Sprint-Amazon-Prime-SamsungOne of the greatest drawbacks of the Amazon Prime service thus far has been that, unlike Netflix or Hulu, you can’t subscribe to it for a month at a time. You’ve got to pony up the whole $99 up front for a whole year’s worth at once.

But that now seems to be changing—at least for Sprint customers. Sprint is now offering its customers the ability to add Amazon Prime service to their contract for an extra $10.99 per month.

News sites like The Verge are making a big thing out of how this is a terrible deal—paying $10.99 per month for 12 months comes to $131.88, compared to buying a whole year at a time for $99—but I don’t think they’re seeing the big picture.

Installment plans have always come at a premium compared to buying the whole thing in one lump sum. Car dealerships call it “financing.” You pay interest to compensate the dealer for the potential interest they’re foregoing by not getting the money all at once. But people still do it because sometimes they simply can’t afford to pay that much money all at once.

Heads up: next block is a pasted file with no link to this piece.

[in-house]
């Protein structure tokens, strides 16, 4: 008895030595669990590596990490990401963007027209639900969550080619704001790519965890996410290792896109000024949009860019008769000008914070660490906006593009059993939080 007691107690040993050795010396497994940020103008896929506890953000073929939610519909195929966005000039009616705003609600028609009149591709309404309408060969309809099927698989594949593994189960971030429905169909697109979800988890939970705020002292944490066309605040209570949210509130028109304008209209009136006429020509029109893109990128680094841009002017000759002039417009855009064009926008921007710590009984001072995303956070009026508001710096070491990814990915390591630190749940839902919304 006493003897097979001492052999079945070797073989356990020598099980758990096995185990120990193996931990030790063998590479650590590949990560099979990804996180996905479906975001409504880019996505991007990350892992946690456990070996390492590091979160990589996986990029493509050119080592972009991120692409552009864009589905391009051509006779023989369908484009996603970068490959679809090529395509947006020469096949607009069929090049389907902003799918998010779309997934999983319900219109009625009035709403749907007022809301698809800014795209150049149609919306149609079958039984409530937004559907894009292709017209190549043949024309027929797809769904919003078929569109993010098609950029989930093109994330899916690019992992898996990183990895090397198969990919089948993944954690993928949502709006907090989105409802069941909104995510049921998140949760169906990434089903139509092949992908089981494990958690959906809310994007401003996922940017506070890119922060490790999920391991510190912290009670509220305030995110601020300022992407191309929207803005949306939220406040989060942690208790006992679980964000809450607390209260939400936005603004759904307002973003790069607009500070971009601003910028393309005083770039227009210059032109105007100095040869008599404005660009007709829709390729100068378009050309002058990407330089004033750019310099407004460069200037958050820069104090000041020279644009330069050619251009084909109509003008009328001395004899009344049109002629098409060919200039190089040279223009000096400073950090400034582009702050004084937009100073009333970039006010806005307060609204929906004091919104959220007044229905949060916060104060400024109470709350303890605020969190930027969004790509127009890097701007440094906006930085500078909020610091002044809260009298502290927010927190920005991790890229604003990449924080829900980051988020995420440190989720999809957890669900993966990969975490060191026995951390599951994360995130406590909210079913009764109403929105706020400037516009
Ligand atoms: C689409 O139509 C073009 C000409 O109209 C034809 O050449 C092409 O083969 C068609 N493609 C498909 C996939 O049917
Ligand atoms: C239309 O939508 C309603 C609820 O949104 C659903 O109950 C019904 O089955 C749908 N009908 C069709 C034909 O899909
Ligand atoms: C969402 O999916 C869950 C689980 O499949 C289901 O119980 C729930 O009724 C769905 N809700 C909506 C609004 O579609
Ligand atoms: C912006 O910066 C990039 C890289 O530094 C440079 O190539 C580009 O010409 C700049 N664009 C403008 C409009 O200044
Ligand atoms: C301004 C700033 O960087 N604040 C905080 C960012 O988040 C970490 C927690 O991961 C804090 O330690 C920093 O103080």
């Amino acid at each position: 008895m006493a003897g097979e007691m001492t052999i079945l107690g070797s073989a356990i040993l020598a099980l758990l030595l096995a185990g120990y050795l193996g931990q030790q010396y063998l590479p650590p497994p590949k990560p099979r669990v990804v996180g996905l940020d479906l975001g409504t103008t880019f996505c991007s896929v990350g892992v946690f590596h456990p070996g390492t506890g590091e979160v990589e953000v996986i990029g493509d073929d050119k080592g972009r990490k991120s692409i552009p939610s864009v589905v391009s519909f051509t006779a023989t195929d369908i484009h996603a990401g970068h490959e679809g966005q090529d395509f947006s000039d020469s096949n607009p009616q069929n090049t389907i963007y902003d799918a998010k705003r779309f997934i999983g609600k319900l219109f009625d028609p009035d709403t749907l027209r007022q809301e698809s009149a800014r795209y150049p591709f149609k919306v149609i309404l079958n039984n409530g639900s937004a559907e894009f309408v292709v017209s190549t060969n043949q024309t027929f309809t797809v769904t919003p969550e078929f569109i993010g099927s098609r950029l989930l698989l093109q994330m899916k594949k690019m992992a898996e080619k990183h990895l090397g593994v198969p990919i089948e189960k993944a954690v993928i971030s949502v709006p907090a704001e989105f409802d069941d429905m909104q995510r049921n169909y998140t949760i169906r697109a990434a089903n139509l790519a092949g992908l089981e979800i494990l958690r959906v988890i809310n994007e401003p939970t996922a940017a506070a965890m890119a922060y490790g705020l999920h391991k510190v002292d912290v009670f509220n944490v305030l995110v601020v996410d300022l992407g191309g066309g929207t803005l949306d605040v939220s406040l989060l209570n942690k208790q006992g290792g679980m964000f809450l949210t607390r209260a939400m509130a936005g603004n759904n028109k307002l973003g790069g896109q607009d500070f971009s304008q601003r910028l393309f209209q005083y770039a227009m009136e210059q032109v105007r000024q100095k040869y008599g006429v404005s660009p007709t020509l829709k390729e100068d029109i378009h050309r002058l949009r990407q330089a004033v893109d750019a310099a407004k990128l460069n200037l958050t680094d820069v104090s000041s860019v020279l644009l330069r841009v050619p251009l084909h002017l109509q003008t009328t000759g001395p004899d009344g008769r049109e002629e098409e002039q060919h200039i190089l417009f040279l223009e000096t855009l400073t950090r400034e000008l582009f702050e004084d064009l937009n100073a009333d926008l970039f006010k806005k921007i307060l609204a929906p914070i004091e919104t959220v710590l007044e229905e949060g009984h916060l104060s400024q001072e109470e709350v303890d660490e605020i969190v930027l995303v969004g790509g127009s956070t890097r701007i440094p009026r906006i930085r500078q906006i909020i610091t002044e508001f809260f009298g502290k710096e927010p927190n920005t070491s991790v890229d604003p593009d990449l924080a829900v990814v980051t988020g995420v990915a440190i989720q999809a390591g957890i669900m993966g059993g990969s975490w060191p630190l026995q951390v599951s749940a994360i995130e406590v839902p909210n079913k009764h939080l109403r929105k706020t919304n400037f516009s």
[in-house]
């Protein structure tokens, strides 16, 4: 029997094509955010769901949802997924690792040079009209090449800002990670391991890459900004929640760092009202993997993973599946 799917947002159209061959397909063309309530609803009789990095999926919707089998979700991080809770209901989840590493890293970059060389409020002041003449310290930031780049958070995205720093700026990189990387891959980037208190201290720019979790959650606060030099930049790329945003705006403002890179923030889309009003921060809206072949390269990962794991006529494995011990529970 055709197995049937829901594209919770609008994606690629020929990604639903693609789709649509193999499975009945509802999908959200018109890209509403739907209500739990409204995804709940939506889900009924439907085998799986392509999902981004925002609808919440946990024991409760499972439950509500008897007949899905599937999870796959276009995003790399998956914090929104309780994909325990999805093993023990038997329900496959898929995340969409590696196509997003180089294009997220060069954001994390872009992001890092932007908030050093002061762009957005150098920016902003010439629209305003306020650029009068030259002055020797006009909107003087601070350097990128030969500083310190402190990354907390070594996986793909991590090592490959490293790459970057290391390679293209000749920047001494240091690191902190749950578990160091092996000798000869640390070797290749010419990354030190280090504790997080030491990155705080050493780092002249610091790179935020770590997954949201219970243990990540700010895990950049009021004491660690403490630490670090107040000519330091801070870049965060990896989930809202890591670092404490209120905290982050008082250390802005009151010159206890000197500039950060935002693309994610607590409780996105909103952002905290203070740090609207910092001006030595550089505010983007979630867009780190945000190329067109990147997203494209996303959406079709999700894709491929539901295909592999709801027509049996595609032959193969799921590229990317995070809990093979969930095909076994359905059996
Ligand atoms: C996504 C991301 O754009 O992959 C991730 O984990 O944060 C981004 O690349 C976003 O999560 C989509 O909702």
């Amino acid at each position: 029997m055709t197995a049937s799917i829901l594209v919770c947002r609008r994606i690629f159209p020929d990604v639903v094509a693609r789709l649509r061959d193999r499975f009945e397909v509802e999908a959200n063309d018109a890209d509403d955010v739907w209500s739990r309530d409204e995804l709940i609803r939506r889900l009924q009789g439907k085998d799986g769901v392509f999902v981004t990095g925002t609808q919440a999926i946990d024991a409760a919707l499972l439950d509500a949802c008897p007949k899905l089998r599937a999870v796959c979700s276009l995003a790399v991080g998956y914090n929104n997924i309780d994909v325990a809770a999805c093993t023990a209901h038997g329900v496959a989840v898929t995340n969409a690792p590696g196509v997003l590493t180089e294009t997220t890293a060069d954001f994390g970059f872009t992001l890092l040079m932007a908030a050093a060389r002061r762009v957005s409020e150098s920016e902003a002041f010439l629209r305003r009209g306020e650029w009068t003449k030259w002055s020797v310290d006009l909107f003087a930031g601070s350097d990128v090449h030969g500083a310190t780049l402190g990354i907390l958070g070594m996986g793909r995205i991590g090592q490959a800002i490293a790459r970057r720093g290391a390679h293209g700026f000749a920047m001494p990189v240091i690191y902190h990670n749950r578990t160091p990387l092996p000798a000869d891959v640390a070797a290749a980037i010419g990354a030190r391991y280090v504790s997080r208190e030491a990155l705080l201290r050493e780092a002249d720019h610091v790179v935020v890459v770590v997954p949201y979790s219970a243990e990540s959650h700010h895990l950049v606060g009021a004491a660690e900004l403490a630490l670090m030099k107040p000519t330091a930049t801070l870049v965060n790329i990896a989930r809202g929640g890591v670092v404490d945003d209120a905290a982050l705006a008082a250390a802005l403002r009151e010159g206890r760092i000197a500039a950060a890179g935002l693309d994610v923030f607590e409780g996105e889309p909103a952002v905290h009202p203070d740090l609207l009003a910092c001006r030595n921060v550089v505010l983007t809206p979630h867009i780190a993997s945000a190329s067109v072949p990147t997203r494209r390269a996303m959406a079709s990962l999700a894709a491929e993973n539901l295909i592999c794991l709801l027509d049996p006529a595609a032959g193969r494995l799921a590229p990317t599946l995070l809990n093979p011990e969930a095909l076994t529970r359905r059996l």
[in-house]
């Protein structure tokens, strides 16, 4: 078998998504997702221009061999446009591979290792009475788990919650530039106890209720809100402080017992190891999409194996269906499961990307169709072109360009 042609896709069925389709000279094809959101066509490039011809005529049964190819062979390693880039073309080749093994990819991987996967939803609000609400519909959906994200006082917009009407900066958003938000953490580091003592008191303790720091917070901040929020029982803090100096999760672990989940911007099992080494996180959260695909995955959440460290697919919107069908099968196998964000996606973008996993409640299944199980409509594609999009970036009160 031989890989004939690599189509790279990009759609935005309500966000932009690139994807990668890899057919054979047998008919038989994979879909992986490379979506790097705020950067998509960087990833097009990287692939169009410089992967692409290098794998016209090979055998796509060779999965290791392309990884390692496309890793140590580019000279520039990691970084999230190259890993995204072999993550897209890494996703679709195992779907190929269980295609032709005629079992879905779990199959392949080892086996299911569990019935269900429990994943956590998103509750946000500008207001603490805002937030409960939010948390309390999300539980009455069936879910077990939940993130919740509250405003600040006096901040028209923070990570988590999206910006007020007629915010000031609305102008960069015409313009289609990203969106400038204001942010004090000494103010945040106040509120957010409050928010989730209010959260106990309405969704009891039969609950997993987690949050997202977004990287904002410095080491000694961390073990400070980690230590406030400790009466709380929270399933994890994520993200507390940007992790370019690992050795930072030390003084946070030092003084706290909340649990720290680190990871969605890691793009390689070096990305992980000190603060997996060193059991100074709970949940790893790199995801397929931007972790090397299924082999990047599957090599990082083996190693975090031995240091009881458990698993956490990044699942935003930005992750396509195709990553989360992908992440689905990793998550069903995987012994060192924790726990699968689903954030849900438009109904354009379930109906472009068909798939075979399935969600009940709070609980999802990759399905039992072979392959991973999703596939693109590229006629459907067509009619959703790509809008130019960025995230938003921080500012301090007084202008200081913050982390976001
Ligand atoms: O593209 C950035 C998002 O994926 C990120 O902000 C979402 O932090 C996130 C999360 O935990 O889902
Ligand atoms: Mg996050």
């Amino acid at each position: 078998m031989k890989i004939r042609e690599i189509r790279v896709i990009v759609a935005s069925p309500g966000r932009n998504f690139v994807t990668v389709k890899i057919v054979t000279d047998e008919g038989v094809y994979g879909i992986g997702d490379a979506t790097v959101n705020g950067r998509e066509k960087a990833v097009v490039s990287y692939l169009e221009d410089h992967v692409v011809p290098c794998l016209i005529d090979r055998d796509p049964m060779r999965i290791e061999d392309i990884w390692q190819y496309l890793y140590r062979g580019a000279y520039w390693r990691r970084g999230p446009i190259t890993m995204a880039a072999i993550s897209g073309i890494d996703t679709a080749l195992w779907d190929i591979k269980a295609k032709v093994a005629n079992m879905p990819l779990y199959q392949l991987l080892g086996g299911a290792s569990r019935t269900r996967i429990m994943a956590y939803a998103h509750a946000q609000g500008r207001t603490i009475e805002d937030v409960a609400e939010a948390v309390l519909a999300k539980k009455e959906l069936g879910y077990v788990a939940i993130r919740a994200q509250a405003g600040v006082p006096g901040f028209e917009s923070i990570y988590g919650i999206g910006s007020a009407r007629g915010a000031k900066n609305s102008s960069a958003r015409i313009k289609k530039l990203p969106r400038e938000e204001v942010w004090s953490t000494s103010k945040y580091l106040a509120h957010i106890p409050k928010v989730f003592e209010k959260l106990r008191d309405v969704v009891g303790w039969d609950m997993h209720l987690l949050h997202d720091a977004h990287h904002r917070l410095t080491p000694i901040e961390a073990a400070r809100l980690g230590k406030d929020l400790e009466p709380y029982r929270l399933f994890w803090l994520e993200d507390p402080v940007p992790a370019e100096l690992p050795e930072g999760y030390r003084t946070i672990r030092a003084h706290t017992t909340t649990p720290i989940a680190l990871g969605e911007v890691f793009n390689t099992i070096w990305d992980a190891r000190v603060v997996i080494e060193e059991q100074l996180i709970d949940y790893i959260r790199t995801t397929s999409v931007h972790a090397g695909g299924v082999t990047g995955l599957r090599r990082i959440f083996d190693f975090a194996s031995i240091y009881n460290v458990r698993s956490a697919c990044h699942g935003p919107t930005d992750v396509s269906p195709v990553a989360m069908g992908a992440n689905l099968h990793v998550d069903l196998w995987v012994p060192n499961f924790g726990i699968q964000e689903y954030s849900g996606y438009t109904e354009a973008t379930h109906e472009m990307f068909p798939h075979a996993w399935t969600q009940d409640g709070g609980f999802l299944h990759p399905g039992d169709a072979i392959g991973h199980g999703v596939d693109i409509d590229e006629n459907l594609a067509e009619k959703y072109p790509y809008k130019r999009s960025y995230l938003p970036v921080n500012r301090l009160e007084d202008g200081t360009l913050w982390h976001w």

By the same token, some lower-income families might not be able to afford to pay $99 all at once, but they might be able to squeeze an extra $11 out of each monthly budget. And that’s not a bad rate for what you get—it’s comparable to Netflix and Hulu’s monthly rates for their streaming video services, plus it adds the free-shipping advantage, one e-book checkout per month, and all those other services Amazon Prime offers. And lower-income families are the ones who have the most urgent need to save money.

It would also be a reasonable deal for people who wanted to try the service out for longer than the one-month free trial just to make sure they really liked it before going all-in for a whole year, or who just wanted to sign up for the Christmas holiday season and unsubscribe for the rest of the year, but that seems like a fairly obscure use case. It will be the lower-income folks who get the most benefit out of this.

It would be nice if Amazon were to offer such a subscription plan to people who didn’t have a Sprint cellular subscription, as there might be many more low-income folks who can’t afford a smartphone either. But at least this is a start.


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